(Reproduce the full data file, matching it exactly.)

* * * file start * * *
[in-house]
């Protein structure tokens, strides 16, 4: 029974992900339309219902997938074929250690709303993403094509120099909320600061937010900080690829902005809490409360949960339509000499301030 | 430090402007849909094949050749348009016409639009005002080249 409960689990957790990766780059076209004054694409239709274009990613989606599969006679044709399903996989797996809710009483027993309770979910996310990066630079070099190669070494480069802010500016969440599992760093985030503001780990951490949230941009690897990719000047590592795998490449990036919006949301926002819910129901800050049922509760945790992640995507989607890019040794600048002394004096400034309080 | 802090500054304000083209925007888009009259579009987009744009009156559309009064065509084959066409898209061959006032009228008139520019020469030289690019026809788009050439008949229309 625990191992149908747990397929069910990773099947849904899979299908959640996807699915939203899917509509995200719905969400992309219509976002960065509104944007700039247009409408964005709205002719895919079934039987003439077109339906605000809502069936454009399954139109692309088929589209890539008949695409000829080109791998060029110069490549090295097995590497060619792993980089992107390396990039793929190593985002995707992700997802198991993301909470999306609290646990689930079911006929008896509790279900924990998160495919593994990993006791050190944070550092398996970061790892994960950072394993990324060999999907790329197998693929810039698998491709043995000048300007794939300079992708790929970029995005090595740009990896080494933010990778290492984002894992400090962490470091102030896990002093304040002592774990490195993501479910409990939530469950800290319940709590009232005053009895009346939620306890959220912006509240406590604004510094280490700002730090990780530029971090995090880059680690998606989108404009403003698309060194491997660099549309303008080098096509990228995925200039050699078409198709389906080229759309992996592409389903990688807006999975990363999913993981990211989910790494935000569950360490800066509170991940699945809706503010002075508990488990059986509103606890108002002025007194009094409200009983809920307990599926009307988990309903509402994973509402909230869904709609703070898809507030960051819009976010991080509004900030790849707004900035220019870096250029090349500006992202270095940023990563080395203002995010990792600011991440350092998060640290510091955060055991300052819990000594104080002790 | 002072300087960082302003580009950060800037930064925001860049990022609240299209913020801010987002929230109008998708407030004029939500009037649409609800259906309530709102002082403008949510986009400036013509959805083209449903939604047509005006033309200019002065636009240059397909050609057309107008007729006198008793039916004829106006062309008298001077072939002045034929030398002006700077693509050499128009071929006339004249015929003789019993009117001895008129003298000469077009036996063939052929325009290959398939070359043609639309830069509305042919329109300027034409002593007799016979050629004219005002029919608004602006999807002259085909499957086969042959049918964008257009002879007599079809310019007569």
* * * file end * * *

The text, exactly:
[in-house]
């Protein structure tokens, strides 16, 4: 029974992900339309219902997938074929250690709303993403094509120099909320600061937010900080690829902005809490409360949960339509000499301030 | 430090402007849909094949050749348009016409639009005002080249 409960689990957790990766780059076209004054694409239709274009990613989606599969006679044709399903996989797996809710009483027993309770979910996310990066630079070099190669070494480069802010500016969440599992760093985030503001780990951490949230941009690897990719000047590592795998490449990036919006949301926002819910129901800050049922509760945790992640995507989607890019040794600048002394004096400034309080 | 802090500054304000083209925007888009009259579009987009744009009156559309009064065509084959066409898209061959006032009228008139520019020469030289690019026809788009050439008949229309 625990191992149908747990397929069910990773099947849904899979299908959640996807699915939203899917509509995200719905969400992309219509976002960065509104944007700039247009409408964005709205002719895919079934039987003439077109339906605000809502069936454009399954139109692309088929589209890539008949695409000829080109791998060029110069490549090295097995590497060619792993980089992107390396990039793929190593985002995707992700997802198991993301909470999306609290646990689930079911006929008896509790279900924990998160495919593994990993006791050190944070550092398996970061790892994960950072394993990324060999999907790329197998693929810039698998491709043995000048300007794939300079992708790929970029995005090595740009990896080494933010990778290492984002894992400090962490470091102030896990002093304040002592774990490195993501479910409990939530469950800290319940709590009232005053009895009346939620306890959220912006509240406590604004510094280490700002730090990780530029971090995090880059680690998606989108404009403003698309060194491997660099549309303008080098096509990228995925200039050699078409198709389906080229759309992996592409389903990688807006999975990363999913993981990211989910790494935000569950360490800066509170991940699945809706503010002075508990488990059986509103606890108002002025007194009094409200009983809920307990599926009307988990309903509402994973509402909230869904709609703070898809507030960051819009976010991080509004900030790849707004900035220019870096250029090349500006992202270095940023990563080395203002995010990792600011991440350092998060640290510091955060055991300052819990000594104080002790 | 002072300087960082302003580009950060800037930064925001860049990022609240299209913020801010987002929230109008998708407030004029939500009037649409609800259906309530709102002082403008949510986009400036013509959805083209449903939604047509005006033309200019002065636009240059397909050609057309107008007729006198008793039916004829106006062309008298001077072939002045034929030398002006700077693509050499128009071929006339004249015929003789019993009117001895008129003298000469077009036996063939052929325009290959398939070359043609639309830069509305042919329109300027034409002593007799016979050629004219005002029919608004602006999807002259085909499957086969042959049918964008257009002879007599079809310019007569």